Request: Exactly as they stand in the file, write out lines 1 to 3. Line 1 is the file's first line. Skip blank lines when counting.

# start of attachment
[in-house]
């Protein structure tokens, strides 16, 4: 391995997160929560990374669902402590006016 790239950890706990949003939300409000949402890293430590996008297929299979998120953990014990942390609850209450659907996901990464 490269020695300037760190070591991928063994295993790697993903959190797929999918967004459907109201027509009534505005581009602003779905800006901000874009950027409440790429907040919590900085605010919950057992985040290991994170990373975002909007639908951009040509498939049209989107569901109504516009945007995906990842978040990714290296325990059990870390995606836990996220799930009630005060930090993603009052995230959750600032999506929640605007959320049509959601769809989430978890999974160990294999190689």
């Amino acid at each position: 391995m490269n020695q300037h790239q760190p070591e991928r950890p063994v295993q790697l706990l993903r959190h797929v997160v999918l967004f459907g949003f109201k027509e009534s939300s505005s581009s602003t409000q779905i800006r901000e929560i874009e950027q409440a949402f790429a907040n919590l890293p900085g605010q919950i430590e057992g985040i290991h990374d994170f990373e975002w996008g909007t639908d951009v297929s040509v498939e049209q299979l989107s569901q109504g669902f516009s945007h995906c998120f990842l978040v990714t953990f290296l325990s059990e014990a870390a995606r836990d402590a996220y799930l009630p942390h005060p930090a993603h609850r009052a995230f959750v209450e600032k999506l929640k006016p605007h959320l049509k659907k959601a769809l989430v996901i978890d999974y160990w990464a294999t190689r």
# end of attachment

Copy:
[in-house]
């Protein structure tokens, strides 16, 4: 391995997160929560990374669902402590006016 790239950890706990949003939300409000949402890293430590996008297929299979998120953990014990942390609850209450659907996901990464 490269020695300037760190070591991928063994295993790697993903959190797929999918967004459907109201027509009534505005581009602003779905800006901000874009950027409440790429907040919590900085605010919950057992985040290991994170990373975002909007639908951009040509498939049209989107569901109504516009945007995906990842978040990714290296325990059990870390995606836990996220799930009630005060930090993603009052995230959750600032999506929640605007959320049509959601769809989430978890999974160990294999190689």
């Amino acid at each position: 391995m490269n020695q300037h790239q760190p070591e991928r950890p063994v295993q790697l706990l993903r959190h797929v997160v999918l967004f459907g949003f109201k027509e009534s939300s505005s581009s602003t409000q779905i800006r901000e929560i874009e950027q409440a949402f790429a907040n919590l890293p900085g605010q919950i430590e057992g985040i290991h990374d994170f990373e975002w996008g909007t639908d951009v297929s040509v498939e049209q299979l989107s569901q109504g669902f516009s945007h995906c998120f990842l978040v990714t953990f290296l325990s059990e014990a870390a995606r836990d402590a996220y799930l009630p942390h005060p930090a993603h609850r009052a995230f959750v209450e600032k999506l929640k006016p605007h959320l049509k659907k959601a769809l989430v996901i978890d999974y160990w990464a294999t190689r």